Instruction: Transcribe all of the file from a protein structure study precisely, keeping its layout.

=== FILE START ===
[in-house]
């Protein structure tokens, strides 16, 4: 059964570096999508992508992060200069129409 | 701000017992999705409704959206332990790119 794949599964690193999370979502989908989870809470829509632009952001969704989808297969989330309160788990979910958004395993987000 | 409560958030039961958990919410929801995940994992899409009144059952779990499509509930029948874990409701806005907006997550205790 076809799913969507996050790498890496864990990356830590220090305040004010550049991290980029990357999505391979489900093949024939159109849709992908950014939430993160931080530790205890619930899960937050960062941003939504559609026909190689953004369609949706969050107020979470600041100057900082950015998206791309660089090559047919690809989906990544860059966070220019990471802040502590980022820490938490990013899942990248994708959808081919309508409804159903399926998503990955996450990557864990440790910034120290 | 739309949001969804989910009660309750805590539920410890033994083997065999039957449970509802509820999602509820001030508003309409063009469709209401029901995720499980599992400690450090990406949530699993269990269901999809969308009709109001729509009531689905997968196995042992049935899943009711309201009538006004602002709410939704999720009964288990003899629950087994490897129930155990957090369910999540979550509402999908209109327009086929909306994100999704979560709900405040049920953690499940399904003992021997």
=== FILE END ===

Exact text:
[in-house]
């Protein structure tokens, strides 16, 4: 059964570096999508992508992060200069129409 | 701000017992999705409704959206332990790119 794949599964690193999370979502989908989870809470829509632009952001969704989808297969989330309160788990979910958004395993987000 | 409560958030039961958990919410929801995940994992899409009144059952779990499509509930029948874990409701806005907006997550205790 076809799913969507996050790498890496864990990356830590220090305040004010550049991290980029990357999505391979489900093949024939159109849709992908950014939430993160931080530790205890619930899960937050960062941003939504559609026909190689953004369609949706969050107020979470600041100057900082950015998206791309660089090559047919690809989906990544860059966070220019990471802040502590980022820490938490990013899942990248994708959808081919309508409804159903399926998503990955996450990557864990440790910034120290 | 739309949001969804989910009660309750805590539920410890033994083997065999039957449970509802509820999602509820001030508003309409063009469709209401029901995720499980599992400690450090990406949530699993269990269901999809969308009709109001729509009531689905997968196995042992049935899943009711309201009538006004602002709410939704999720009964288990003899629950087994490897129930155990957090369910999540979550509402999908209109327009086929909306994100999704979560709900405040049920953690499940399904003992021997």